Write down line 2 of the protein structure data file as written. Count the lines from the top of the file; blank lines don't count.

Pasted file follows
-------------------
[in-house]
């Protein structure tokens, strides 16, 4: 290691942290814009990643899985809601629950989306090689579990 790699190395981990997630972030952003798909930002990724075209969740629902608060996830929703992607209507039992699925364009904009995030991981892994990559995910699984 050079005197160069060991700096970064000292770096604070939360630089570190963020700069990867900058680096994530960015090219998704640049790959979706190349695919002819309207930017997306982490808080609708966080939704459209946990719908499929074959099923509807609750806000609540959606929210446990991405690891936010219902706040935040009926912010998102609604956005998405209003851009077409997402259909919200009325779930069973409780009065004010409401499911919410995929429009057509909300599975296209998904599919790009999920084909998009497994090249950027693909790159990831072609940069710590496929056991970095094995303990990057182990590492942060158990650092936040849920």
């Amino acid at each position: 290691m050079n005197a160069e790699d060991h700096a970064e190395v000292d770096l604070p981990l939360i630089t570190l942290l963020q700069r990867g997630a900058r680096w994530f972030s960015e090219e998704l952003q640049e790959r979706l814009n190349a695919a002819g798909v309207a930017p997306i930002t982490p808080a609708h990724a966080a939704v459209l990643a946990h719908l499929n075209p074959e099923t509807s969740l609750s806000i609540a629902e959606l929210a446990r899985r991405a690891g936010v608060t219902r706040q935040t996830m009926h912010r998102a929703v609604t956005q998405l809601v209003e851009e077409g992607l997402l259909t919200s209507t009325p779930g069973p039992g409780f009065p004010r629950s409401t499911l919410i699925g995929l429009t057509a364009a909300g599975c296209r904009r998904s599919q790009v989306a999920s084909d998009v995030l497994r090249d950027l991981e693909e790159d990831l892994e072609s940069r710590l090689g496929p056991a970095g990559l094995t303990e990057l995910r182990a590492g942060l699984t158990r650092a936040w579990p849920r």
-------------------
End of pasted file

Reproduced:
């Protein structure tokens, strides 16, 4: 290691942290814009990643899985809601629950989306090689579990 790699190395981990997630972030952003798909930002990724075209969740629902608060996830929703992607209507039992699925364009904009995030991981892994990559995910699984 050079005197160069060991700096970064000292770096604070939360630089570190963020700069990867900058680096994530960015090219998704640049790959979706190349695919002819309207930017997306982490808080609708966080939704459209946990719908499929074959099923509807609750806000609540959606929210446990991405690891936010219902706040935040009926912010998102609604956005998405209003851009077409997402259909919200009325779930069973409780009065004010409401499911919410995929429009057509909300599975296209998904599919790009999920084909998009497994090249950027693909790159990831072609940069710590496929056991970095094995303990990057182990590492942060158990650092936040849920």